Western Conference

1st Round

(1) Spurs over (8) Grizzlies 4-1

This is actually good news for Memphis, as they've never won a game in the NBA playoffs ever. The Grizzlies supposedly match up well with the Spurs, but that was with Rudy Gay, and two of the previous meetings (a Griz win and a close Spurs win) included Tim Duncan and then Tony Parker missing the games. Also, the Grizzlies tanked to play the Spurs. That shit won't work against the Spurs.

(2) Lakers over (7) Hornets 4-1

Not sure the Hornets win a game, but my guess is one time Chris Paul will just go Keyser Soze over Derek Fisher and Steve Blake. He's got one of those games in him. Other than that, without David West, the Hornets are hopeless. This is a one-sided series.

(3) Mavericks over (6) Blazers 4-3

I can't believe how many people love Portland, who always seems to be the stat-guys beloved team, a team that works a lot better in the statistical measures than on the actual court. The Mavericks also have Dirk, and historically have played the Blazers really, really well. Portland also scares me, because their best player is a post-player, and those usually don't work in crunch time. This will probably be a close series, but I trust the home team with the better closer (if not the best closer) in Dirk.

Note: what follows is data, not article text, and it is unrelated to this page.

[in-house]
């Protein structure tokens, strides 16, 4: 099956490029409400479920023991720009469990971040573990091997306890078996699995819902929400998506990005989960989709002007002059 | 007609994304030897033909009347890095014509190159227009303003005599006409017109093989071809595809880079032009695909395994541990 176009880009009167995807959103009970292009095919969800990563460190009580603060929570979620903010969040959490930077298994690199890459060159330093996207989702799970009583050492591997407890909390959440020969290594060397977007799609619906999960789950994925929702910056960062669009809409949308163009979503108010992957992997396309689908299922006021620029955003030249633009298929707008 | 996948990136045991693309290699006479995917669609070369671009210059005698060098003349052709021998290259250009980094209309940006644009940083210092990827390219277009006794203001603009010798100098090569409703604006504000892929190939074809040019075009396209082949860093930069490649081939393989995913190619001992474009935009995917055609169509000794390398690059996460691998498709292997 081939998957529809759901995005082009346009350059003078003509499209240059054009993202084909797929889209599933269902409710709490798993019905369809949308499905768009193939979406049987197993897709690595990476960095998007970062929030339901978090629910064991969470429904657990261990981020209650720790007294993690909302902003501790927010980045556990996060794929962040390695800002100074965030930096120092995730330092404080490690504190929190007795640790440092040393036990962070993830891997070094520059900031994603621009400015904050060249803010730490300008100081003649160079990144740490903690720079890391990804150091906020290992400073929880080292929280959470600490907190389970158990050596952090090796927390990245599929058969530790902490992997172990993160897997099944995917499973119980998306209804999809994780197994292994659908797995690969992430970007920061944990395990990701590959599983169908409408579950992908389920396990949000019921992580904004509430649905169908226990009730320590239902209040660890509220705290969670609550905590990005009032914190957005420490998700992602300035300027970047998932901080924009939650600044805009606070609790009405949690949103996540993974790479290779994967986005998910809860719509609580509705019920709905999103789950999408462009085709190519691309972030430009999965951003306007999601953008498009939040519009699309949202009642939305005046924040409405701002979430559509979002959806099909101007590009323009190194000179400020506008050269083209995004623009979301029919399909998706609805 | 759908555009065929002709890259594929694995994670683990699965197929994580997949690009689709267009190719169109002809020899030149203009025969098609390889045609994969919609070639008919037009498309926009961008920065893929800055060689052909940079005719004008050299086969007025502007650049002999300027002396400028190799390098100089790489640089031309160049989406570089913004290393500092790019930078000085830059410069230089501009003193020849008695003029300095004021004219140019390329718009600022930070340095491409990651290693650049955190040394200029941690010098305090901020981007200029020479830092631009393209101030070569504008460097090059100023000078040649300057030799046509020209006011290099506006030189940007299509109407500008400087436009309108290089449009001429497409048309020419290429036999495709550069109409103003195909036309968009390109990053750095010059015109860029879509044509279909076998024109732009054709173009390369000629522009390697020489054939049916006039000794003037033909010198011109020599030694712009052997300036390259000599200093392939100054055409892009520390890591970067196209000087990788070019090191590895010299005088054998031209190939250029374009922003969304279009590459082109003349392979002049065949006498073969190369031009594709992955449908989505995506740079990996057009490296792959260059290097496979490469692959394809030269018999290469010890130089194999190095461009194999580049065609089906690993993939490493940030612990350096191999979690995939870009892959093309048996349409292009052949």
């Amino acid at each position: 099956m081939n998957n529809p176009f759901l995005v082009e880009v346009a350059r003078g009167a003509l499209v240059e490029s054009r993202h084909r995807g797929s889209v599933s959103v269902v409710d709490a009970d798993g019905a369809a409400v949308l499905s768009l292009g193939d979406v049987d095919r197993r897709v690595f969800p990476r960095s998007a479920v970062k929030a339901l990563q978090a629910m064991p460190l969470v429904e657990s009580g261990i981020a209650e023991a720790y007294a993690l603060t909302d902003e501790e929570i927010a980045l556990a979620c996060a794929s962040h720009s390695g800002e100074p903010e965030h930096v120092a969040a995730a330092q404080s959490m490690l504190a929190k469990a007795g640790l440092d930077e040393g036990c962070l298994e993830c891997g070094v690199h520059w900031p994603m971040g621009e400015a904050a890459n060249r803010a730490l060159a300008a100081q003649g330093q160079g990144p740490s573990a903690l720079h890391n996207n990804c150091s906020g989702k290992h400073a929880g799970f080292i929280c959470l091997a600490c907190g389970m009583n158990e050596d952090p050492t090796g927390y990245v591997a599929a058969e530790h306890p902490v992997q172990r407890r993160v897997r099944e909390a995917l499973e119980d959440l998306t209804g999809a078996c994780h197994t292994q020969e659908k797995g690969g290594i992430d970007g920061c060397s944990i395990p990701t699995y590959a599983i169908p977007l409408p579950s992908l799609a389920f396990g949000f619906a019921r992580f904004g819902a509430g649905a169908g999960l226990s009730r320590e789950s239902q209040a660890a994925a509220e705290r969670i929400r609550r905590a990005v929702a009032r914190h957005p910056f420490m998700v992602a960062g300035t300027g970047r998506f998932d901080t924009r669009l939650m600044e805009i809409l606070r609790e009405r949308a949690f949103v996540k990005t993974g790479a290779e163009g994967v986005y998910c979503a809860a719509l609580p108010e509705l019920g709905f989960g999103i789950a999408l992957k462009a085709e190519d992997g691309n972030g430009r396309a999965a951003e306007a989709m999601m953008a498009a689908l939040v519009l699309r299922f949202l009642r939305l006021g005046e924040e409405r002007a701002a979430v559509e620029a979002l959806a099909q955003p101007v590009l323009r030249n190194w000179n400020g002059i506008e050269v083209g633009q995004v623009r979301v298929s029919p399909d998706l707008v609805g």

(5) Nuggets over (4) Thunder 4-2

This should be the best first round series, and as you can see, my only picked upset. Again, I think the Thunder are a team that looks a lot better on paper and in stat-guy's eyes then on the actual court. My biggest problem is that Russell Westbrook thinks he's as good as Kevin Durant, and is taking way too many shots these days. Also, the Nuggets can play defense now, and they love their coach and love each other. I know that sounds sappy, but this team has always been emotionally led, even in the Carmelo days. They also have the swagger and are virtually unbeatable in their current iteration at home.